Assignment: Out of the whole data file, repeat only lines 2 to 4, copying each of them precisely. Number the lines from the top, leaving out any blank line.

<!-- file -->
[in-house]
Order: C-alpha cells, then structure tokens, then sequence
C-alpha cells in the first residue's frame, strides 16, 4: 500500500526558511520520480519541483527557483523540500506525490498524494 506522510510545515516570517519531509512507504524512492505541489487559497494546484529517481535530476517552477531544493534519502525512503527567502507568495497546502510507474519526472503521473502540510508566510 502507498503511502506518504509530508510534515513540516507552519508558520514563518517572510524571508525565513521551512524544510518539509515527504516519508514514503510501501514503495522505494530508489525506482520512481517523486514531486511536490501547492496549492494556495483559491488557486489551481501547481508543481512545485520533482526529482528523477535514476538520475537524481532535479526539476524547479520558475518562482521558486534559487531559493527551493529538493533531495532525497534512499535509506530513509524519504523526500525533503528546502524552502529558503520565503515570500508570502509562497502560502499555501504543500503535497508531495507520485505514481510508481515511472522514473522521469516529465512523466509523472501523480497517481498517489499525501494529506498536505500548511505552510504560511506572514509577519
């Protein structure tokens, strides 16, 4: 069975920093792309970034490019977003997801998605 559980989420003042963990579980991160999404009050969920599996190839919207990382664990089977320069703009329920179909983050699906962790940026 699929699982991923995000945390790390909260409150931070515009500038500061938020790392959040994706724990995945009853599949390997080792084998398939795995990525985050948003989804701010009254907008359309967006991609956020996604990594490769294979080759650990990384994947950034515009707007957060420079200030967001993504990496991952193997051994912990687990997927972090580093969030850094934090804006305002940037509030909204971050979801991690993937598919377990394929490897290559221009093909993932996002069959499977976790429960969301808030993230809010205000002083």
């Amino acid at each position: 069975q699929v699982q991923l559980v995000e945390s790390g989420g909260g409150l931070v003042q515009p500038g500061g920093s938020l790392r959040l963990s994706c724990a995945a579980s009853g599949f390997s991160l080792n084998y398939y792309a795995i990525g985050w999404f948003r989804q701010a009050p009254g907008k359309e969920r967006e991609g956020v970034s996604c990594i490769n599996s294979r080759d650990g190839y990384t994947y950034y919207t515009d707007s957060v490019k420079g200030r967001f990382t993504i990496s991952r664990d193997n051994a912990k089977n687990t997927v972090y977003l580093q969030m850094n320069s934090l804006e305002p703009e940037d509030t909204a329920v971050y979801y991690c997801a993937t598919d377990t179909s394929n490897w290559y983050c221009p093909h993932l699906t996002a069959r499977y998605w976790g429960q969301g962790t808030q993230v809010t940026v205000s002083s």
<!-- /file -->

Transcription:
Order: C-alpha cells, then structure tokens, then sequence
C-alpha cells in the first residue's frame, strides 16, 4: 500500500526558511520520480519541483527557483523540500506525490498524494 506522510510545515516570517519531509512507504524512492505541489487559497494546484529517481535530476517552477531544493534519502525512503527567502507568495497546502510507474519526472503521473502540510508566510 502507498503511502506518504509530508510534515513540516507552519508558520514563518517572510524571508525565513521551512524544510518539509515527504516519508514514503510501501514503495522505494530508489525506482520512481517523486514531486511536490501547492496549492494556495483559491488557486489551481501547481508543481512545485520533482526529482528523477535514476538520475537524481532535479526539476524547479520558475518562482521558486534559487531559493527551493529538493533531495532525497534512499535509506530513509524519504523526500525533503528546502524552502529558503520565503515570500508570502509562497502560502499555501504543500503535497508531495507520485505514481510508481515511472522514473522521469516529465512523466509523472501523480497517481498517489499525501494529506498536505500548511505552510504560511506572514509577519
């Protein structure tokens, strides 16, 4: 069975920093792309970034490019977003997801998605 559980989420003042963990579980991160999404009050969920599996190839919207990382664990089977320069703009329920179909983050699906962790940026 699929699982991923995000945390790390909260409150931070515009500038500061938020790392959040994706724990995945009853599949390997080792084998398939795995990525985050948003989804701010009254907008359309967006991609956020996604990594490769294979080759650990990384994947950034515009707007957060420079200030967001993504990496991952193997051994912990687990997927972090580093969030850094934090804006305002940037509030909204971050979801991690993937598919377990394929490897290559221009093909993932996002069959499977976790429960969301808030993230809010205000002083």